Myelin Oligodendrocyte Glycoprotein Antibody–Positive Optic Neuritis: Clinical Characteristics, Radiologic Clues, and Outcome

John Chen, Eoin Flanagan, Jiraporn Jitprapaikulsan, Alfonso (Sebastian) S. López-Chiriboga, James P. Fryer, Jacqueline A. Leavitt, Brian G Weinshenker, Andrew McKeon, Jan-Mendelt Tillema, Vanda A Lennon, W. Oliver Tobin, B Mark Keegan, Claudia F Lucchinetti, Orhun H Kantarci, Collin M. McClelland, Michael S. Lee, Jeffrey L. Bennett, Victoria S. Pelak, Yanjun Chen, Gregory VanStavernOre Ofe O. Adesina, Eric R. Eggenberger, Marie D. Acierno, Dean Marko Wingerchuk, Paul W. Brazis, Jessica Sagen, Sean J Pittock

Research output: Contribution to journalArticle

56 Scopus citations

Abstract

Purpose: To characterize the clinical phenotype of myelin oligodendrocyte glycoprotein antibody (MOG-IgG) optic neuritis. Design: Observational case series. Methods: SETTING: Multicenter. PATIENT/STUDY POPULATION: Subjects meeting inclusion criteria: (1) history of optic neuritis; (2) seropositivity (MOG-IgG binding index > 2.5); 87 MOG-IgG-seropositive patients with optic neuritis were included (Mayo Clinic, 76; other medical centers, 11). MOG-IgG was detected using full-length MOG-transfected live HEK293 cells in a clinically validated flow cytometry assay. MAIN OUTCOME MEASURES: Clinical and radiologic characteristics and visual outcomes. Results: Fifty-seven percent were female and median age at onset was 31 (range 2–79) years. Median number of optic neuritis attacks was 3 (range 1–8), median follow-up 2.9 years (range 0.5–24 years), and annualized relapse rate 0.8. Average visual acuity (VA) at nadir of worst attack was count fingers. Average final VA was 20/30; for 5 patients (6%) it was ≤20/200 in either eye. Optic disc edema and pain each occurred in 86% of patients. Magnetic resonance imaging showed perineural enhancement in 50% and longitudinally extensive involvement in 80%. Twenty-six patients (30%) had recurrent optic neuritis without other neurologic symptoms, 10 (12%) had single optic neuritis, 14 (16%) had chronic relapsing inflammatory optic neuropathy, and 36 (41%) had optic neuritis with other neurologic symptoms (most neuromyelitis optica spectrum disorder–like phenotype or acute disseminated encephalomyelitis). Only 1 patient was diagnosed with MS (MOG-IgG-binding index 2.8; normal range ≤ 2.5). Persistent MOG-IgG seropositivity occurred in 61 of 62 (98%). A total of 61% received long-term immunosuppressant therapy. Conclusions: Manifestations of MOG-IgG-positive optic neuritis are diverse. Despite recurrent attacks with severe vision loss, the majority of patients have significant recovery and retain functional vision long-term.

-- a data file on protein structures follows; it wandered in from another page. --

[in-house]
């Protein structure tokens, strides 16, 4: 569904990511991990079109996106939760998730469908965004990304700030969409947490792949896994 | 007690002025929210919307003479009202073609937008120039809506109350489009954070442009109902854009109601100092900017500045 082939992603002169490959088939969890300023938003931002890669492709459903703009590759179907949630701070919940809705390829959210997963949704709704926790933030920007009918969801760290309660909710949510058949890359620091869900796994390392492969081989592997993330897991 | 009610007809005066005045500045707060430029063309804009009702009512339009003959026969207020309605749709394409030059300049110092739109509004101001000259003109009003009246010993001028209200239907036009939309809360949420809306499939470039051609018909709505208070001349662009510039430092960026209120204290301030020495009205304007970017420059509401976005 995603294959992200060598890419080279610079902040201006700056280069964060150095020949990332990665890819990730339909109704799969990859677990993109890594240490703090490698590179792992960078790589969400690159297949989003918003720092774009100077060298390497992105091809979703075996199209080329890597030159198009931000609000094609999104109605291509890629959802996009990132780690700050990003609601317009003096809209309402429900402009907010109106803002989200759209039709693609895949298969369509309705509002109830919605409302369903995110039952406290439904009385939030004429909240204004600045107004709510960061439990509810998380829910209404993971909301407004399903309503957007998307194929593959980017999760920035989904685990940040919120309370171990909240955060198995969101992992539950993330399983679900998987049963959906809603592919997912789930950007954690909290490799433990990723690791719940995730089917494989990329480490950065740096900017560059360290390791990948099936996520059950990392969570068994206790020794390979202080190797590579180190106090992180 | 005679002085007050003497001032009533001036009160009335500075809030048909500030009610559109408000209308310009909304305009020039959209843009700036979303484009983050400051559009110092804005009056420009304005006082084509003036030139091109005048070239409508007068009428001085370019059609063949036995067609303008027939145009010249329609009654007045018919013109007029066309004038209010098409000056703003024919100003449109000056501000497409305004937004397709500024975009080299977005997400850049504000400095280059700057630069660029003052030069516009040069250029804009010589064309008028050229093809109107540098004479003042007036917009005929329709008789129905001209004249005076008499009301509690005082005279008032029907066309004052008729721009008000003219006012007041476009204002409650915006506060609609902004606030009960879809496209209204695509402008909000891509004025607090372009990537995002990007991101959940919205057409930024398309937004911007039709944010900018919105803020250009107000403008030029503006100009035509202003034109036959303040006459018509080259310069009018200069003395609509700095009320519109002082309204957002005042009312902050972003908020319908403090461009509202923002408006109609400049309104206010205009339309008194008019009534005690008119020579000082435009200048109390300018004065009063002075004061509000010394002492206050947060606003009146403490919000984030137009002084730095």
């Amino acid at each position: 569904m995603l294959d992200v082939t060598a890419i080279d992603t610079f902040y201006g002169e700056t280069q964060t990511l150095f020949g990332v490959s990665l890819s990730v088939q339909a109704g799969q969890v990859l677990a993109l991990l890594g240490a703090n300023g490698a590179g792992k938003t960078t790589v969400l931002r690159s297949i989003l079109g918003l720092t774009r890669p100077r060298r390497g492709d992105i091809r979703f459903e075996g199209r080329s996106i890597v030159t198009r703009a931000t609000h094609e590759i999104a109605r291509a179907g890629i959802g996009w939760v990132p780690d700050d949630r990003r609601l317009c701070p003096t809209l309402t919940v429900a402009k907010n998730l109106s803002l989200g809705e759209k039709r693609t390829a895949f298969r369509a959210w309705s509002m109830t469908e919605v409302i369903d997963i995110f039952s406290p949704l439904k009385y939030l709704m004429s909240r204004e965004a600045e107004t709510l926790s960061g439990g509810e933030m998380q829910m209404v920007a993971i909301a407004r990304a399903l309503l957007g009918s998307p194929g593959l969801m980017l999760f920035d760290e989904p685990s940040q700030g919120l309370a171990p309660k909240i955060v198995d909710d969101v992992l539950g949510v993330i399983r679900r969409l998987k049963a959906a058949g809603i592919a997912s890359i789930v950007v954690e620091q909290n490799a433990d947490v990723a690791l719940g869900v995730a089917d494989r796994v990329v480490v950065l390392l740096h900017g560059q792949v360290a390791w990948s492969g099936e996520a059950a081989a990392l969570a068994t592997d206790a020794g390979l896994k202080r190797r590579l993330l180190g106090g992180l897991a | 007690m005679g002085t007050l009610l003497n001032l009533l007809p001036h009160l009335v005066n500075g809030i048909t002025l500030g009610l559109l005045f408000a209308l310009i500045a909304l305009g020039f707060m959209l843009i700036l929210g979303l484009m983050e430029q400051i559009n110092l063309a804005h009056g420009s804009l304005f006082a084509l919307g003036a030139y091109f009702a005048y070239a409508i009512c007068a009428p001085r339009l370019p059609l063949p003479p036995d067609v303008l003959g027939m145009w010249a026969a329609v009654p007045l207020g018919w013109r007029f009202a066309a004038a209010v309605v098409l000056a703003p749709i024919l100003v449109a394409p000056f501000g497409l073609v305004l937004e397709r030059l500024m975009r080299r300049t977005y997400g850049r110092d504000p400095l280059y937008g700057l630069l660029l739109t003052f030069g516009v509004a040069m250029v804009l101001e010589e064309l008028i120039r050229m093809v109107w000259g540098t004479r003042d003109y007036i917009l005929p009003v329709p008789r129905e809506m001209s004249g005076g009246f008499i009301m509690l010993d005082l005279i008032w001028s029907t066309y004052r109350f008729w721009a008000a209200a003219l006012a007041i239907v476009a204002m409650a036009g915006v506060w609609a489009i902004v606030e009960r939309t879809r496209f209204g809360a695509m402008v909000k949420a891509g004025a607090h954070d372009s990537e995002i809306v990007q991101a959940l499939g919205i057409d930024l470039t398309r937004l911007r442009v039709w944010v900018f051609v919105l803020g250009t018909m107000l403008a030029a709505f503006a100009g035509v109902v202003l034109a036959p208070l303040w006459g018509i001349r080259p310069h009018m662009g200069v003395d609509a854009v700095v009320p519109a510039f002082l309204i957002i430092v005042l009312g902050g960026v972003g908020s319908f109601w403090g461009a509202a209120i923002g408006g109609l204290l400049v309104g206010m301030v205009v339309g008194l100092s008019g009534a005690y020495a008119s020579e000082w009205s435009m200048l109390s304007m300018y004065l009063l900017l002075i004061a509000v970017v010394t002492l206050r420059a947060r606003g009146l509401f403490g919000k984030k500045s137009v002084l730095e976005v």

Original languageEnglish (US)
Pages (from-to)8-15
Number of pages8
JournalAmerican Journal of Ophthalmology
Volume195
DOIs
StatePublished - Nov 1 2018

ASJC Scopus subject areas

  • Ophthalmology

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